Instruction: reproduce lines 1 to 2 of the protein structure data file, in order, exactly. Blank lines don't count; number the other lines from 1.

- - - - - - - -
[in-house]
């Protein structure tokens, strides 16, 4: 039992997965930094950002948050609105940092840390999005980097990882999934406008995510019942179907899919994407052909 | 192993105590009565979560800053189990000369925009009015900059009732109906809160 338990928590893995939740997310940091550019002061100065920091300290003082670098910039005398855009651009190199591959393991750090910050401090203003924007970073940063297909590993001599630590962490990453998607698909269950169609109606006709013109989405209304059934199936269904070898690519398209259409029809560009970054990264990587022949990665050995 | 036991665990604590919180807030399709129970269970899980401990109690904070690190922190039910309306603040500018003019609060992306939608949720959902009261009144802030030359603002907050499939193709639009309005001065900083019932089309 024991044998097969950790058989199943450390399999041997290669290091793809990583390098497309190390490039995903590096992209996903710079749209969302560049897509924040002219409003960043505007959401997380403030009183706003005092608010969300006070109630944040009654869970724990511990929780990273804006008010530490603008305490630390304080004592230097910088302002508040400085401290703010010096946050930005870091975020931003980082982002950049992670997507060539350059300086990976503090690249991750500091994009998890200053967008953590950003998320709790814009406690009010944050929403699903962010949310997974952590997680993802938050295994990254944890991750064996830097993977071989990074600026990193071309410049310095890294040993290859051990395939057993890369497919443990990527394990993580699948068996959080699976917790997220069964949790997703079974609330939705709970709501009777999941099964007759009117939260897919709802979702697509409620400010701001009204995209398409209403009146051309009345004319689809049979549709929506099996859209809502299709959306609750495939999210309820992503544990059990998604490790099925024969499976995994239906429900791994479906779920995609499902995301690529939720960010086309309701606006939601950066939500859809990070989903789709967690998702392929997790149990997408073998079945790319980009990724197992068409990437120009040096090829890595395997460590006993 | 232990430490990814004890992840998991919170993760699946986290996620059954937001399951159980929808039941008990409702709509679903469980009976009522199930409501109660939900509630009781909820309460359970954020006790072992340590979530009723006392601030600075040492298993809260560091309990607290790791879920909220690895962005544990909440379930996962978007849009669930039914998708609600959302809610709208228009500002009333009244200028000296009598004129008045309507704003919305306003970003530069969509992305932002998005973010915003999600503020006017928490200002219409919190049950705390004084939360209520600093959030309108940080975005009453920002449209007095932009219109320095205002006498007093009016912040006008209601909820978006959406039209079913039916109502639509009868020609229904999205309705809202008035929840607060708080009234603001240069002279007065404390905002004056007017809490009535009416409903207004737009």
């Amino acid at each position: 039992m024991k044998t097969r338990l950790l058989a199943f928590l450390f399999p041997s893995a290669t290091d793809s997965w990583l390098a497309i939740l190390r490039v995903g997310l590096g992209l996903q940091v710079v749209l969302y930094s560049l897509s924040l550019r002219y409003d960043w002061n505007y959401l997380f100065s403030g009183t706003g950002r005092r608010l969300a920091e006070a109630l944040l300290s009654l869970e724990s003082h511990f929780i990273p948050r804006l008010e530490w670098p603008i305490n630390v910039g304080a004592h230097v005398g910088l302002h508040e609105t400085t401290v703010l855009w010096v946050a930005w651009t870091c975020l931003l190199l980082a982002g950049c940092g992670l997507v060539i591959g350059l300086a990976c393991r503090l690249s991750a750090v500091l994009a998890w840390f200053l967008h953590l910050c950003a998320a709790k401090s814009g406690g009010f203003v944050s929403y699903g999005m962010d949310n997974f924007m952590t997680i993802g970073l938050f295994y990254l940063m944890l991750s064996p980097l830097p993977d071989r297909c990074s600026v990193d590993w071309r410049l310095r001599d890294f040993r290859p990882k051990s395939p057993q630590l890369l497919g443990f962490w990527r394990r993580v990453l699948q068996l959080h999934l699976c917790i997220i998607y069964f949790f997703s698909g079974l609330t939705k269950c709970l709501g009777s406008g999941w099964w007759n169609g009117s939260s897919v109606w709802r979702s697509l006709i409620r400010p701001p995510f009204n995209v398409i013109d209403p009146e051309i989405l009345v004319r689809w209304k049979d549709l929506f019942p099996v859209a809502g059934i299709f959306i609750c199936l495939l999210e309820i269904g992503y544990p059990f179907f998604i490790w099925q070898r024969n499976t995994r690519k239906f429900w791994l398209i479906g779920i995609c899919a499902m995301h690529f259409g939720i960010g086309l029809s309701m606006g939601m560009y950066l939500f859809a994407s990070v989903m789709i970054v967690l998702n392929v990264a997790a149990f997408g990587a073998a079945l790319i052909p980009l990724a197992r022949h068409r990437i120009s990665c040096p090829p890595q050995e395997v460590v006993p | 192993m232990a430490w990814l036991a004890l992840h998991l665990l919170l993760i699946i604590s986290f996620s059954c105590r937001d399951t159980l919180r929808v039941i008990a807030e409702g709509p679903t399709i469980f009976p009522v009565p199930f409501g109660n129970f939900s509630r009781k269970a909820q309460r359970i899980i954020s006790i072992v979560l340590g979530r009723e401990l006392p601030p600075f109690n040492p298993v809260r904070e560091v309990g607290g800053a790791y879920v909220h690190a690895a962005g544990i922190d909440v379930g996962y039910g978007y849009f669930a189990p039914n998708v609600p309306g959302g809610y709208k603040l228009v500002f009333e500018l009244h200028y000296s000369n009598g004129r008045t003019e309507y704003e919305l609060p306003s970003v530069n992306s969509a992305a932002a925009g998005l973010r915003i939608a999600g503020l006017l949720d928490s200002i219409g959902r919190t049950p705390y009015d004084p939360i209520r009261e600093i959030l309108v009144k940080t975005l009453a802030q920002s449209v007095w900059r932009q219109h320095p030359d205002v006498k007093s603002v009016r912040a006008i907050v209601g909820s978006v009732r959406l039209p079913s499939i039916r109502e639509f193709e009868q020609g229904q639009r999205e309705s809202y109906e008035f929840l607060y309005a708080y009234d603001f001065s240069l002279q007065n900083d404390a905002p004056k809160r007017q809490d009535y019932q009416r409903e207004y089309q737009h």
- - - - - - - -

[in-house]
């Protein structure tokens, strides 16, 4: 039992997965930094950002948050609105940092840390999005980097990882999934406008995510019942179907899919994407052909 | 192993105590009565979560800053189990000369925009009015900059009732109906809160 338990928590893995939740997310940091550019002061100065920091300290003082670098910039005398855009651009190199591959393991750090910050401090203003924007970073940063297909590993001599630590962490990453998607698909269950169609109606006709013109989405209304059934199936269904070898690519398209259409029809560009970054990264990587022949990665050995 | 036991665990604590919180807030399709129970269970899980401990109690904070690190922190039910309306603040500018003019609060992306939608949720959902009261009144802030030359603002907050499939193709639009309005001065900083019932089309 024991044998097969950790058989199943450390399999041997290669290091793809990583390098497309190390490039995903590096992209996903710079749209969302560049897509924040002219409003960043505007959401997380403030009183706003005092608010969300006070109630944040009654869970724990511990929780990273804006008010530490603008305490630390304080004592230097910088302002508040400085401290703010010096946050930005870091975020931003980082982002950049992670997507060539350059300086990976503090690249991750500091994009998890200053967008953590950003998320709790814009406690009010944050929403699903962010949310997974952590997680993802938050295994990254944890991750064996830097993977071989990074600026990193071309410049310095890294040993290859051990395939057993890369497919443990990527394990993580699948068996959080699976917790997220069964949790997703079974609330939705709970709501009777999941099964007759009117939260897919709802979702697509409620400010701001009204995209398409209403009146051309009345004319689809049979549709929506099996859209809502299709959306609750495939999210309820992503544990059990998604490790099925024969499976995994239906429900791994479906779920995609499902995301690529939720960010086309309701606006939601950066939500859809990070989903789709967690998702392929997790149990997408073998079945790319980009990724197992068409990437120009040096090829890595395997460590006993 | 232990430490990814004890992840998991919170993760699946986290996620059954937001399951159980929808039941008990409702709509679903469980009976009522199930409501109660939900509630009781909820309460359970954020006790072992340590979530009723006392601030600075040492298993809260560091309990607290790791879920909220690895962005544990909440379930996962978007849009669930039914998708609600959302809610709208228009500002009333009244200028000296009598004129008045309507704003919305306003970003530069969509992305932002998005973010915003999600503020006017928490200002219409919190049950705390004084939360209520600093959030309108940080975005009453920002449209007095932009219109320095205002006498007093009016912040006008209601909820978006959406039209079913039916109502639509009868020609229904999205309705809202008035929840607060708080009234603001240069002279007065404390905002004056007017809490009535009416409903207004737009």